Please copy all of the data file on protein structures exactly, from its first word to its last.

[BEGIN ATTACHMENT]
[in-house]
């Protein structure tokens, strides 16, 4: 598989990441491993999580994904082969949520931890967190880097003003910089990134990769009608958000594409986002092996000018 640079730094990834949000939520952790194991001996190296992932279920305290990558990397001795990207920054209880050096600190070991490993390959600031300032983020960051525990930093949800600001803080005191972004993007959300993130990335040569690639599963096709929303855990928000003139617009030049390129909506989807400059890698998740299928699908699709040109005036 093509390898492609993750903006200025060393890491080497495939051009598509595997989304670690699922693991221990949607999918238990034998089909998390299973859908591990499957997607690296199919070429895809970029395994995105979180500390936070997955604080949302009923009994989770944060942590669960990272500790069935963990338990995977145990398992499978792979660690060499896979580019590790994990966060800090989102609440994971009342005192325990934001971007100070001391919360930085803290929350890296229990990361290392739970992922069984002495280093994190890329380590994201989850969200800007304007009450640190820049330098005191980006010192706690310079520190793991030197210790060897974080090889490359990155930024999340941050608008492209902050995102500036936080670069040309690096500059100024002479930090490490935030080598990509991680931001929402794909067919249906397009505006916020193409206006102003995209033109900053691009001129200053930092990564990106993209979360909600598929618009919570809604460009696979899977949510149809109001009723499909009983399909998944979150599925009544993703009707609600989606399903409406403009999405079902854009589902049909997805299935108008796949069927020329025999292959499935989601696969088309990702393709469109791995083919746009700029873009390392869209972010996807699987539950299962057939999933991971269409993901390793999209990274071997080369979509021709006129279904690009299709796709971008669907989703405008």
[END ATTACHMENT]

[in-house]
């Protein structure tokens, strides 16, 4: 598989990441491993999580994904082969949520931890967190880097003003910089990134990769009608958000594409986002092996000018 640079730094990834949000939520952790194991001996190296992932279920305290990558990397001795990207920054209880050096600190070991490993390959600031300032983020960051525990930093949800600001803080005191972004993007959300993130990335040569690639599963096709929303855990928000003139617009030049390129909506989807400059890698998740299928699908699709040109005036 093509390898492609993750903006200025060393890491080497495939051009598509595997989304670690699922693991221990949607999918238990034998089909998390299973859908591990499957997607690296199919070429895809970029395994995105979180500390936070997955604080949302009923009994989770944060942590669960990272500790069935963990338990995977145990398992499978792979660690060499896979580019590790994990966060800090989102609440994971009342005192325990934001971007100070001391919360930085803290929350890296229990990361290392739970992922069984002495280093994190890329380590994201989850969200800007304007009450640190820049330098005191980006010192706690310079520190793991030197210790060897974080090889490359990155930024999340941050608008492209902050995102500036936080670069040309690096500059100024002479930090490490935030080598990509991680931001929402794909067919249906397009505006916020193409206006102003995209033109900053691009001129200053930092990564990106993209979360909600598929618009919570809604460009696979899977949510149809109001009723499909009983399909998944979150599925009544993703009707609600989606399903409406403009999405079902854009589902049909997805299935108008796949069927020329025999292959499935989601696969088309990702393709469109791995083919746009700029873009390392869209972010996807699987539950299962057939999933991971269409993901390793999209990274071997080369979509021709006129279904690009299709796709971008669907989703405008």